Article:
|Use monitor as a light-panel in meetings|
|Sunrise/sunset based adaptive brightness|
|Open source code|
for manual adjustments
for adaptive brightness (5 Macs)
for 2 Macs
for 5 Macs
In Clock Mode, Lunar will automatically adapt your monitors based on a pre-defined schedule.
If you're working in a shared office and the sun shines from 9 to 5 no matter the season, Clock Mode is the thing for you.
There are 5 available schedules that can be set to any of the following schedule types:
For sunrise, sunset and noon there's a configurable offset, so you can do things like:
Clock Mode supports the following transitions:
In Location Mode, Lunar will automatically adapt your monitors based on the sun position in the sky.
Location Mode shines in environments with lots of natural light, where the ambient light in the room correlates with the sun elevation.
If you're using a Mac Mini or a MacBook with the lid closed, Location Mode can be a good alternative because Sync Mode is not available without a built-in Ambient Light sensor.
If you still need the monitors to adapt to the light around you, Sensor Mode would be a better choice.
The M1 and M2 MacBooks can work with more than one monitor with the help of a DisplayLink adapter and a Raspberry Pi. (not needed for M1 Pro/Max)
Even though the M1/M2 MacBook has two Thunderbolt ports, only one of those can be connected to a monitor.
To work around this limitation, DisplayLink adapters can collect video data from the Mac through a simple USB connection and then send it to multiple monitors.
These are cheaper but they need a separate USB-C hub or adapter as they only have an USB-A connector.
These are more expensive but with a single USB-C connection you get multi-monitor support, a ton of USB ports, card readers, ethernet and 65W-100W charging.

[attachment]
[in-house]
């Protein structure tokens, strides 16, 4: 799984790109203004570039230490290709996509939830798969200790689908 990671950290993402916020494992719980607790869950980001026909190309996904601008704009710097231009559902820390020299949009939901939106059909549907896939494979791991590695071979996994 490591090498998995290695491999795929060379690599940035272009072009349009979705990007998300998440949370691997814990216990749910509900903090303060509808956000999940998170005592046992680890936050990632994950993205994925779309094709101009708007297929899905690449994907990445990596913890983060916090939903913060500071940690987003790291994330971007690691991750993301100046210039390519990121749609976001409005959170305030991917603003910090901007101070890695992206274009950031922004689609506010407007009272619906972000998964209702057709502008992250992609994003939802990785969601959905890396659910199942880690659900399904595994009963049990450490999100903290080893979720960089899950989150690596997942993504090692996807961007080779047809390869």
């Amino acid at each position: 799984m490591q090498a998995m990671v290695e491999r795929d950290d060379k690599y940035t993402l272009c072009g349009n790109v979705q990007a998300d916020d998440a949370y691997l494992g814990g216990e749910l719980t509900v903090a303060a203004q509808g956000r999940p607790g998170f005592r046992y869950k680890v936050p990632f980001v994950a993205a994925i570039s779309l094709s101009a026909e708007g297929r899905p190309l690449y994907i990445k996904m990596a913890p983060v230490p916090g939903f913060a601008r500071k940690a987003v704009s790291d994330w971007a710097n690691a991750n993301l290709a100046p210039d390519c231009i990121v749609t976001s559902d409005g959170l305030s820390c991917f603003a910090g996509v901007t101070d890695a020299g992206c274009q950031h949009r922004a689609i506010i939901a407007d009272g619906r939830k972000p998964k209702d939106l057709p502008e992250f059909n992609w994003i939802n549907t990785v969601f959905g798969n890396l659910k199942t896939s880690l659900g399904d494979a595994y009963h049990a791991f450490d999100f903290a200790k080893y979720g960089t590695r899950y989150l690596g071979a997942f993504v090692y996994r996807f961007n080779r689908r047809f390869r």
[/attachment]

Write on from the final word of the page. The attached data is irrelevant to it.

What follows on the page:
After connecting a DisplayLink adapter to your MacBook, install the required software
and your monitors should appear in
System Preferences ->
Displays and in Lunar.
The DisplayLink software on macOS doesn't support passing through DDC or Gamma changes to the monitors, so we have to get inventive.
Lunar can control DisplayLink monitors with the help of a network connected Raspberry Pi.
The way Lunar does this is by having a Pi board connected to a separate HDMI port of your monitor and Lunar relaying the DDC commands through a custom server running on the Pi.
Setting up the Pi is as simple as clicking on Install DDC Server on Raspberry Pi and waiting for Lunar to install and configure the server.
Lunar can work around the lack of DDC support of some devices using two separate and very different methods.
The works out of the box method.
Lunar can approximate a decrease in brightness by changing the software gamma tables to make the colors look darker.
This doesn't change the hardware brightness as DDC does, so you have to manually set the monitor's brightness and contrast (using the monitor physical buttons) to the highest possible values that look good for your monitor.
This also means that monitor volume and input can't be controlled.
The why do I have to do this? method...
If your monitor simply refuses to accept commands from your Mac and you want your DDC controls back, Lunar can use a Raspberry Pi with network access for this.
The way this works is by having the Pi connected to a separate HDMI port of your monitor and Lunar relaying the DDC commands through a custom server running on the Pi.
Lunar can use DDC to control monitors on all Apple Silicon Macs!
Lunar can use the Apple Silicon GPU to communicate with monitors through the I²C protocol and do the following:
Make Lunar do things your way using macOS Shortcuts
Create your own complex presets, arrange monitors in organized layouts, and automate every aspect of your monitors.
Shortcuts can even be used to fix macOS issues like swapped screen positions and rotations.
Designing with reference modes like
P3-D65 also gets easier as Shortcuts can switch to any mode and add hotkeys to the actions.
Check out the Shortcuts page to find some useful pre-made shortcuts that you can add with a click.
Control and automate your monitors from the command-line.
lunar set: Quickly set/get monitor values if you have a single external monitor
lunar displays: Control and query each display separately
lunar lux: Check the ambient light around you
lunar builtin: Query the built-in display of the Macbook
lunar ddc: Send arbitrary DDC commands
lunar gamma: Control the Gamma tables per monitor
lunar lid: Check if the lid of the Macbook is open or closed
lunar ddcctl: Use ddcctl directly
lunar hotkeys: See all the hotkeys of Lunar
|Feature||Free version||Lunar Pro|
|Fallback when DDC fails|
|Brightness keys support|
|Volume keys support|
|Manual Mode||100 adjustments per day||Unlimited adjustments|
|Shortcuts||100 action calls per day||Unlimited actions|